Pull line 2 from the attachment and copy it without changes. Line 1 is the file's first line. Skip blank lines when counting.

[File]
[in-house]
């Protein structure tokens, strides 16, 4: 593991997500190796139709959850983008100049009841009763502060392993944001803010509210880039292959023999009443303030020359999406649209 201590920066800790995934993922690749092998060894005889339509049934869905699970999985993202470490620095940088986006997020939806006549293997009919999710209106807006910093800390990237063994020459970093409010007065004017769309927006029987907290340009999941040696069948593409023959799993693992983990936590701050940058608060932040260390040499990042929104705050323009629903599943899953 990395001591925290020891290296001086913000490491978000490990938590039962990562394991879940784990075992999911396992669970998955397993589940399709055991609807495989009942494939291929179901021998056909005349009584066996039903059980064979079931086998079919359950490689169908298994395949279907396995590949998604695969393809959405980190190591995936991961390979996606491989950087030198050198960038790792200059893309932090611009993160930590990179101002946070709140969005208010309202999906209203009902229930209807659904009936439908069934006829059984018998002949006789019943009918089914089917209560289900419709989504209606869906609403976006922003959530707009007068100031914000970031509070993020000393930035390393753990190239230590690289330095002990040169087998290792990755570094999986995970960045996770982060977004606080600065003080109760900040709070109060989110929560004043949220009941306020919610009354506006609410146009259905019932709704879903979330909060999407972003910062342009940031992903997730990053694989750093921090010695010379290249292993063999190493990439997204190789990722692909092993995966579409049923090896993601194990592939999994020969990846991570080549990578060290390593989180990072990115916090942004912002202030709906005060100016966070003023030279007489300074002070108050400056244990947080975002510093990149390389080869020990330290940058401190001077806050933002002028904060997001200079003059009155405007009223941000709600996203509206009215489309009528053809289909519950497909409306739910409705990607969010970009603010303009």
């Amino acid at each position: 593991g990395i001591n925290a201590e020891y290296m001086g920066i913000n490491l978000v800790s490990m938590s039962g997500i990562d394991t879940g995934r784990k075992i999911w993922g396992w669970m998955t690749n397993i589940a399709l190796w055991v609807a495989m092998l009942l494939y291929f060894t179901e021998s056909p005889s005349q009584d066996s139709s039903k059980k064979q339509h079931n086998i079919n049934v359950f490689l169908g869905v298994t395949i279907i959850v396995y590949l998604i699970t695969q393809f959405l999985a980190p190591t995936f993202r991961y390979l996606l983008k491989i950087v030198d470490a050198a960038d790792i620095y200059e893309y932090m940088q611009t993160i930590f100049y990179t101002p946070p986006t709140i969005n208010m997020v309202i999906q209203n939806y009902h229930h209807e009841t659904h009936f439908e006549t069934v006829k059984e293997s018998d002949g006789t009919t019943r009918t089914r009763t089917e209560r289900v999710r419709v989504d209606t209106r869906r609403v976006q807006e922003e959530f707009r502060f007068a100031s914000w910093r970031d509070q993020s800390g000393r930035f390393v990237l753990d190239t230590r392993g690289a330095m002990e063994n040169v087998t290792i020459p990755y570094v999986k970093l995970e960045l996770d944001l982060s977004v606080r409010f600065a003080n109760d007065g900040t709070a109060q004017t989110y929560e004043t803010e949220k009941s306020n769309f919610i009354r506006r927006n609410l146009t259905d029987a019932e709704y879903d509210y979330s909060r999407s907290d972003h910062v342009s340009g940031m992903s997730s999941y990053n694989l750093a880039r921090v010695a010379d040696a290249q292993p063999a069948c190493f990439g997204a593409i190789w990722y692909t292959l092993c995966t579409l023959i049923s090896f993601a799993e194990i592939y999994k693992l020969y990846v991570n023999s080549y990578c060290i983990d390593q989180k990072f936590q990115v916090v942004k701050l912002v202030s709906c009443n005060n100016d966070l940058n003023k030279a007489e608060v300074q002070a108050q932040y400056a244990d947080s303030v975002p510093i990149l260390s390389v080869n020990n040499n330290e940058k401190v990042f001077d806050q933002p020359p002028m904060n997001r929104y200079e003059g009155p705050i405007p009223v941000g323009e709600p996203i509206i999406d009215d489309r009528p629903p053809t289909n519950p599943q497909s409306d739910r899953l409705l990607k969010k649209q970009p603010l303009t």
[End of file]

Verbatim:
């Protein structure tokens, strides 16, 4: 593991997500190796139709959850983008100049009841009763502060392993944001803010509210880039292959023999009443303030020359999406649209 201590920066800790995934993922690749092998060894005889339509049934869905699970999985993202470490620095940088986006997020939806006549293997009919999710209106807006910093800390990237063994020459970093409010007065004017769309927006029987907290340009999941040696069948593409023959799993693992983990936590701050940058608060932040260390040499990042929104705050323009629903599943899953 990395001591925290020891290296001086913000490491978000490990938590039962990562394991879940784990075992999911396992669970998955397993589940399709055991609807495989009942494939291929179901021998056909005349009584066996039903059980064979079931086998079919359950490689169908298994395949279907396995590949998604695969393809959405980190190591995936991961390979996606491989950087030198050198960038790792200059893309932090611009993160930590990179101002946070709140969005208010309202999906209203009902229930209807659904009936439908069934006829059984018998002949006789019943009918089914089917209560289900419709989504209606869906609403976006922003959530707009007068100031914000970031509070993020000393930035390393753990190239230590690289330095002990040169087998290792990755570094999986995970960045996770982060977004606080600065003080109760900040709070109060989110929560004043949220009941306020919610009354506006609410146009259905019932709704879903979330909060999407972003910062342009940031992903997730990053694989750093921090010695010379290249292993063999190493990439997204190789990722692909092993995966579409049923090896993601194990592939999994020969990846991570080549990578060290390593989180990072990115916090942004912002202030709906005060100016966070003023030279007489300074002070108050400056244990947080975002510093990149390389080869020990330290940058401190001077806050933002002028904060997001200079003059009155405007009223941000709600996203509206009215489309009528053809289909519950497909409306739910409705990607969010970009603010303009």